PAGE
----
The British have always been inclined to talk about the weather “it's been too hot, too cold, been raining for days etc”. However, there is now some justification for discussing the weather as recent years have seen the number of extreme weather events increasing and there have been significant changes in the ‘pattern of the weather”.
Though not extreme, the weather this Spring and early Summer has been been disappointing. Sleet and snow fell in late April, and there were a number of sharp frosts. The April temperature was 6.5o C, 0.9o C below the 20 year long term average. Most regions were colder and wetter. This pattern continued into June. This sort of weather, when coupled with last year’s rather cold , wet summer has significant effects on both insect and bird populations.
If it is cold and wet butterflies are not able to fly. Consequently they cannot disperse, fed, or establish territory. As all of these activities are limited, the number of eggs laid is reduced. If and when the eggs hatch, the caterpillars grow more slowly and are more likely to be eaten by predators or succumb to disease.
There are some butterflies that seem to cope better with the cold and wet but these are species associated with northern and upland Britain - such as the Mountain Ringlet. However, even these butterflies need some sunny and warm days in order to complete their courtship and reproduce. Too hot and too dry is also bad for butterflies, as the plants on which their caterpillars fed - die. Thus, the summer of 1976 was hot and dry, and there were butterflies flying around; but the next year butterfly populations crashed as the caterpillars that hatched in the long, hot summer had little to fed on. Further detail of recent research and surveys can be found on the BBC site here.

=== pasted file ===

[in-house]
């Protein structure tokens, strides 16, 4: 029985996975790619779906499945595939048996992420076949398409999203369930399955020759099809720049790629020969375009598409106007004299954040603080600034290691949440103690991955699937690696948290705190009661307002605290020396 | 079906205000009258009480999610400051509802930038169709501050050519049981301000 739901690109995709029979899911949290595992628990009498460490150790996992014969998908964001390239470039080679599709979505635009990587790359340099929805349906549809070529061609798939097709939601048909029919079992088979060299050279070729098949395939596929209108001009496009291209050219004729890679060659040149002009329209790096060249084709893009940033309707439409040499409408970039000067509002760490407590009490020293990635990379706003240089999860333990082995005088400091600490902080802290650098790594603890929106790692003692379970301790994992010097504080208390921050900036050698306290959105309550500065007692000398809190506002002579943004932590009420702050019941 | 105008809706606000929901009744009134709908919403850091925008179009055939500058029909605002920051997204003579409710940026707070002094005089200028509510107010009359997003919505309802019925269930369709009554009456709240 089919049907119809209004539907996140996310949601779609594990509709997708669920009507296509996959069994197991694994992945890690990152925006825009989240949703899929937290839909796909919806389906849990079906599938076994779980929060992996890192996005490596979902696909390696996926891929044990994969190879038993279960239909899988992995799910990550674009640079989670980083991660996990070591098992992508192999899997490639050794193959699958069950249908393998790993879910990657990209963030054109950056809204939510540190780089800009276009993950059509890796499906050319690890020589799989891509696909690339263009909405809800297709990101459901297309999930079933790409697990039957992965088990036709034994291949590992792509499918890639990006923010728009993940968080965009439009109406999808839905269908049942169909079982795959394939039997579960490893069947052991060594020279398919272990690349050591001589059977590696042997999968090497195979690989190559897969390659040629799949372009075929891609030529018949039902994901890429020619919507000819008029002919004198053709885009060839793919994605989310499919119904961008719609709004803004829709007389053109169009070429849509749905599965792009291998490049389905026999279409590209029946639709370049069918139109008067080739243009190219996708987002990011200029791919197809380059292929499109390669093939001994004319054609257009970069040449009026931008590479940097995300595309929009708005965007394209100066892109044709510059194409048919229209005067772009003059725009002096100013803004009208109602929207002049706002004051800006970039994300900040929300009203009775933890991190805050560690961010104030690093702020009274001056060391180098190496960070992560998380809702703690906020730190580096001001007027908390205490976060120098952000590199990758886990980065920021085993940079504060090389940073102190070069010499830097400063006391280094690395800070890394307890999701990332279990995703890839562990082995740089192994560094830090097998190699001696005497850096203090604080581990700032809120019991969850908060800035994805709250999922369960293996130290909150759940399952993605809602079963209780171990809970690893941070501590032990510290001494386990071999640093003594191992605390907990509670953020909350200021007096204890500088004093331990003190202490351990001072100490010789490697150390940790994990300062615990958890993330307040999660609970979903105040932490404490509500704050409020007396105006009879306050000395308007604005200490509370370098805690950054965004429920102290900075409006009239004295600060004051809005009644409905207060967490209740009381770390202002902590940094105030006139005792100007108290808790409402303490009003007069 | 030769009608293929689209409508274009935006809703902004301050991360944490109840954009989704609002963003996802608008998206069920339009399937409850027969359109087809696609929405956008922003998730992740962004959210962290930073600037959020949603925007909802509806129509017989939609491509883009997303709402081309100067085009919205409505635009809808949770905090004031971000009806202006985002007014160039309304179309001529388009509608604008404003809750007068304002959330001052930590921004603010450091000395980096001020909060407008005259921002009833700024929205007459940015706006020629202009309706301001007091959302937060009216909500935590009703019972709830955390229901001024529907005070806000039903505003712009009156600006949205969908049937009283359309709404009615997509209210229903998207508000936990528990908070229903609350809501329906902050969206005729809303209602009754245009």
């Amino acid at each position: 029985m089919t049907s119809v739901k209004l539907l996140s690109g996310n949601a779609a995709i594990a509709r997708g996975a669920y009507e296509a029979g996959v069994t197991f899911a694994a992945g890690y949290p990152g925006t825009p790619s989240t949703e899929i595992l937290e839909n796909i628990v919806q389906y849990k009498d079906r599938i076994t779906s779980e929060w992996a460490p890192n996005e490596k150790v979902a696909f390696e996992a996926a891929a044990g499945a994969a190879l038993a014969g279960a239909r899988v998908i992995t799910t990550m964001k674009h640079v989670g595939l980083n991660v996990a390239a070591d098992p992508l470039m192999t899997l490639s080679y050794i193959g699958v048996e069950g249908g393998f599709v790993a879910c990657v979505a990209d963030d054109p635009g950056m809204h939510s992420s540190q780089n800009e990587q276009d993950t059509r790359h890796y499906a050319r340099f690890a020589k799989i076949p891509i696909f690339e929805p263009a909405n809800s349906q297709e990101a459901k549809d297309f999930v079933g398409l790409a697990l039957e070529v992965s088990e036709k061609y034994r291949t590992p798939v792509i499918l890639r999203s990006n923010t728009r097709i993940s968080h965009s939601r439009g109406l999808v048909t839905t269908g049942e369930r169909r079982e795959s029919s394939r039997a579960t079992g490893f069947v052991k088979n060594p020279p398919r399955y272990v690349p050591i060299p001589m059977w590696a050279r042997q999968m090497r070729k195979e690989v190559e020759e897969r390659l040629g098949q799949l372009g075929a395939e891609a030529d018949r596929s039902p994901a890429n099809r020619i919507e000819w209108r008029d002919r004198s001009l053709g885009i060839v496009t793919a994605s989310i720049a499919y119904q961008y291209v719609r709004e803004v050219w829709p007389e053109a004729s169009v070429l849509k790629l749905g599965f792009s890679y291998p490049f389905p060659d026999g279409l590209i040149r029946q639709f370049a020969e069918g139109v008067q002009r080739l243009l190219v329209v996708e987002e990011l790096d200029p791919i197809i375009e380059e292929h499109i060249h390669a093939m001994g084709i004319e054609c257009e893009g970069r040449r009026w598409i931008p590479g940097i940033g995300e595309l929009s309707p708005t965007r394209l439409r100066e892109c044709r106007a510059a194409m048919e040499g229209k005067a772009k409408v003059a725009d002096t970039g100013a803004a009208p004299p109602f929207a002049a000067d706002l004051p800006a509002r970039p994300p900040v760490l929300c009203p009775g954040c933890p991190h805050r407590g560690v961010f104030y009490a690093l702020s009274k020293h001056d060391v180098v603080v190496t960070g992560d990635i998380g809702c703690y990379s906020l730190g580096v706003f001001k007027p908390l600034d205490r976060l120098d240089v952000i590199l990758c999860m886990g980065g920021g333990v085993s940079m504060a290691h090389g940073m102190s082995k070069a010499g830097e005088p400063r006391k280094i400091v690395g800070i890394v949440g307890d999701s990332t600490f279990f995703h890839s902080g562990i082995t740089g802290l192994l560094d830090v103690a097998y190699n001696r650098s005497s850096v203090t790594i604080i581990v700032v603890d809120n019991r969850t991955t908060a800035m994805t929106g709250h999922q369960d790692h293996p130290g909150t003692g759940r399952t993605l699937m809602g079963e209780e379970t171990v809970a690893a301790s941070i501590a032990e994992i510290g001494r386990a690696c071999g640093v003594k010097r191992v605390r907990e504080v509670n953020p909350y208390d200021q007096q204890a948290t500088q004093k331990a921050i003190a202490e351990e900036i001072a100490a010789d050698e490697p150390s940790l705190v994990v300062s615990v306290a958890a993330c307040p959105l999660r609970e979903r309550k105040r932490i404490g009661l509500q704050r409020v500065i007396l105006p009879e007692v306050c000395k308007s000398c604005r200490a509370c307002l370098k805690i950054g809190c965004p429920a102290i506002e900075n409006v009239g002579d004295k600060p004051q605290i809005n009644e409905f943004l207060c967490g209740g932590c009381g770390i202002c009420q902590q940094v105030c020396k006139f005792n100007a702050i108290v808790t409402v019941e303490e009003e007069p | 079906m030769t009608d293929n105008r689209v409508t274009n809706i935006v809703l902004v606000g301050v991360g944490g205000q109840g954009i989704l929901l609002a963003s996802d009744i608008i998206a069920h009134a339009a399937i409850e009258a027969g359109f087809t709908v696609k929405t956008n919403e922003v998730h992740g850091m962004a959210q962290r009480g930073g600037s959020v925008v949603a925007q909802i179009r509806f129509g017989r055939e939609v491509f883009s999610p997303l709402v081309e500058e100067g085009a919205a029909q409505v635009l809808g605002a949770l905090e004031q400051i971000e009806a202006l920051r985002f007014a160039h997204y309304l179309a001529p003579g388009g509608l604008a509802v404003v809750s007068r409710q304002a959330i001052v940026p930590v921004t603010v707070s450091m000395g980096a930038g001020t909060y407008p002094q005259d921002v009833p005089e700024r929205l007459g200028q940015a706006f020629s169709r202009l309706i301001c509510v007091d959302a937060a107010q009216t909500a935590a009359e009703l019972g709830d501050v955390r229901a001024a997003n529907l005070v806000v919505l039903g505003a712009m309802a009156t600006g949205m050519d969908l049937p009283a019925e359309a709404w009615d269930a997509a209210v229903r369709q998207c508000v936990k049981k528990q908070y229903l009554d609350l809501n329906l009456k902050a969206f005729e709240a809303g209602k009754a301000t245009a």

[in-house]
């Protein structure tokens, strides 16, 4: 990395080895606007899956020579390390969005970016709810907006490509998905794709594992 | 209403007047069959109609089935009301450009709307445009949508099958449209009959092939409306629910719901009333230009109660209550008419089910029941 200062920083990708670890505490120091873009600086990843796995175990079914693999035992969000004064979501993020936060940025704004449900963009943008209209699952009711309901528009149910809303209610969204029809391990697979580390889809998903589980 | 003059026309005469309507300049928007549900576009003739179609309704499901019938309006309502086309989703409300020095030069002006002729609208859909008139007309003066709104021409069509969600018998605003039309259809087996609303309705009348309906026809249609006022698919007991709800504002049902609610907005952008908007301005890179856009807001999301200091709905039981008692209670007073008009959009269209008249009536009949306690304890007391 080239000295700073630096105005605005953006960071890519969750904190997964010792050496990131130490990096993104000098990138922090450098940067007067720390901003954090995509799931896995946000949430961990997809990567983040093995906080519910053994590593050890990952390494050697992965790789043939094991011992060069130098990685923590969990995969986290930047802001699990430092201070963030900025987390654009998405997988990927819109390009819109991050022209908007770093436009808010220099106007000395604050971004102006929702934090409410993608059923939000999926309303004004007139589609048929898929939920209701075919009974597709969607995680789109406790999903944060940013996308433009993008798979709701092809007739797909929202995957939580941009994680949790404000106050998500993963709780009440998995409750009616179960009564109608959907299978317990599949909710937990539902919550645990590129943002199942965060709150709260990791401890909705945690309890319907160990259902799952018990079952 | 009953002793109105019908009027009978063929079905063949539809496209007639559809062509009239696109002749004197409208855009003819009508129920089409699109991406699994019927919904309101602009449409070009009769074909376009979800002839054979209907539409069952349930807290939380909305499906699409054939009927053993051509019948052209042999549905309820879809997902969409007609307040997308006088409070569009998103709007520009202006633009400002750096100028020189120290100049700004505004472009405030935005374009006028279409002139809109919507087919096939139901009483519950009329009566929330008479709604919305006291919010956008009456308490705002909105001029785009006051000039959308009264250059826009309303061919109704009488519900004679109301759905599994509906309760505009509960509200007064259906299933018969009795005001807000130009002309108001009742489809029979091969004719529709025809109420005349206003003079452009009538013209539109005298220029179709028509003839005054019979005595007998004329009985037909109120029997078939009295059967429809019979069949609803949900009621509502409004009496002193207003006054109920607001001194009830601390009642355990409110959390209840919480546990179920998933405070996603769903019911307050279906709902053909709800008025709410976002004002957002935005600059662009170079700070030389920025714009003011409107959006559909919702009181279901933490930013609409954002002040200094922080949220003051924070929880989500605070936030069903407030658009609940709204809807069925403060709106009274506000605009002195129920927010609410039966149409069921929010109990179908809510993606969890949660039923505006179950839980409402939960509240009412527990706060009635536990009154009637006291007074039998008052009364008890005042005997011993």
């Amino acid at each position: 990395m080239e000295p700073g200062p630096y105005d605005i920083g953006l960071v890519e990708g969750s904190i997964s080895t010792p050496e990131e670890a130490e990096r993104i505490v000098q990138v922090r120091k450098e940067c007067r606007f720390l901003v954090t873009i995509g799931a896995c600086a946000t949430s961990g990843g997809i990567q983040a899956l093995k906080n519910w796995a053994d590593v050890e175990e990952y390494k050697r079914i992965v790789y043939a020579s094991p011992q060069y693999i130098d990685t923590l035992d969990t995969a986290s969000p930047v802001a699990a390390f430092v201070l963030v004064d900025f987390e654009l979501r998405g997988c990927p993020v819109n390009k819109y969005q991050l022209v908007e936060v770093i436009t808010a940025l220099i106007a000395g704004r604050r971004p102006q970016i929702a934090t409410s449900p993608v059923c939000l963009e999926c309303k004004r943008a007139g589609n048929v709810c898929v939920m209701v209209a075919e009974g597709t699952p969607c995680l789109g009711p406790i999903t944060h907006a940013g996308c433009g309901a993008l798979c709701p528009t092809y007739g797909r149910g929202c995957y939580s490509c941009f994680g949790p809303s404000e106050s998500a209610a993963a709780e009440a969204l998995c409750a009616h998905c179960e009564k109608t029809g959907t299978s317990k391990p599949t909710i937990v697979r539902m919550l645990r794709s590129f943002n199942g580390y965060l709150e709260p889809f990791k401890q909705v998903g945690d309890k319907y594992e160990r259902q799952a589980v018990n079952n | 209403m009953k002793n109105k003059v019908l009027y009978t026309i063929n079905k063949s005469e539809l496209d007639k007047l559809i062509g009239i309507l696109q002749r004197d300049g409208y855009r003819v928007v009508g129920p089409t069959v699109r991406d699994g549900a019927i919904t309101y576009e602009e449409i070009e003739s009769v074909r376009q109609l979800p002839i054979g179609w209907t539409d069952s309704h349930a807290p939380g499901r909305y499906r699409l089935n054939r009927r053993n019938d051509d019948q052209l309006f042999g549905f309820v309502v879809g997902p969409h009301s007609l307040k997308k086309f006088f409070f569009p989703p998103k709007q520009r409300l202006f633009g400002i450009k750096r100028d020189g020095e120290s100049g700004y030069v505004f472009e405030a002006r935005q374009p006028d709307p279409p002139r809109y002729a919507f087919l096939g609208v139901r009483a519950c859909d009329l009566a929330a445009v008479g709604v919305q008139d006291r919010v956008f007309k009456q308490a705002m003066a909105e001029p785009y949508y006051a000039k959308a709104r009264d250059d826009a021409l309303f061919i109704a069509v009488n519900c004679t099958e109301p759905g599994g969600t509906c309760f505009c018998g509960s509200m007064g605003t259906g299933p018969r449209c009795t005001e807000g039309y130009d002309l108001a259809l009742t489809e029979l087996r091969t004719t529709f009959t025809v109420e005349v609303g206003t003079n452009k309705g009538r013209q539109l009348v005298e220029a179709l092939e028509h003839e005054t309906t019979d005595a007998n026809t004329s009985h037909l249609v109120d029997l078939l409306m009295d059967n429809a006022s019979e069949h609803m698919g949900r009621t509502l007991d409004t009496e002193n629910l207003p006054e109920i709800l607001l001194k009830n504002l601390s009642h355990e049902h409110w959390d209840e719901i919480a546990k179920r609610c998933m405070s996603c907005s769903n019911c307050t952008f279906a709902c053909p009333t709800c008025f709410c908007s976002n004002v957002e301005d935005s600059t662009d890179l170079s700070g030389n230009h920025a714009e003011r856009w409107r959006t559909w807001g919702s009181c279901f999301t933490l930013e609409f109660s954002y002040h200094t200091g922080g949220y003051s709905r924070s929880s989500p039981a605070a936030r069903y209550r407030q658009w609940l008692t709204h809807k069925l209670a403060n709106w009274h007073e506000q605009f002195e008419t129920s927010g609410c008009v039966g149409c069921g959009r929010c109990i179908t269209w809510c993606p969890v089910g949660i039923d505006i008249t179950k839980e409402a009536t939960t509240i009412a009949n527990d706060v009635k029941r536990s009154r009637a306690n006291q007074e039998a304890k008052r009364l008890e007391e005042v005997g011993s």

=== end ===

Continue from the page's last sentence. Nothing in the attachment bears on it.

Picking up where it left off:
In order to determine what is happening to our butterfly populations, the Big Butterfly Count is again underway. To join in with big butterfly count this summer, all that you need to do is simply count butterflies for 15 minutes during bright (preferably sunny) weather sometime during the period 15th July to 7th August. Sightings can be logged at the website until the end of August, or you can use the smart phone app (for Ios here or android here ). Sightings from parks, school grounds and gardens, to fields, woodlands and forests are valuable – they all help to build a picture of butterfly (and moth) populations.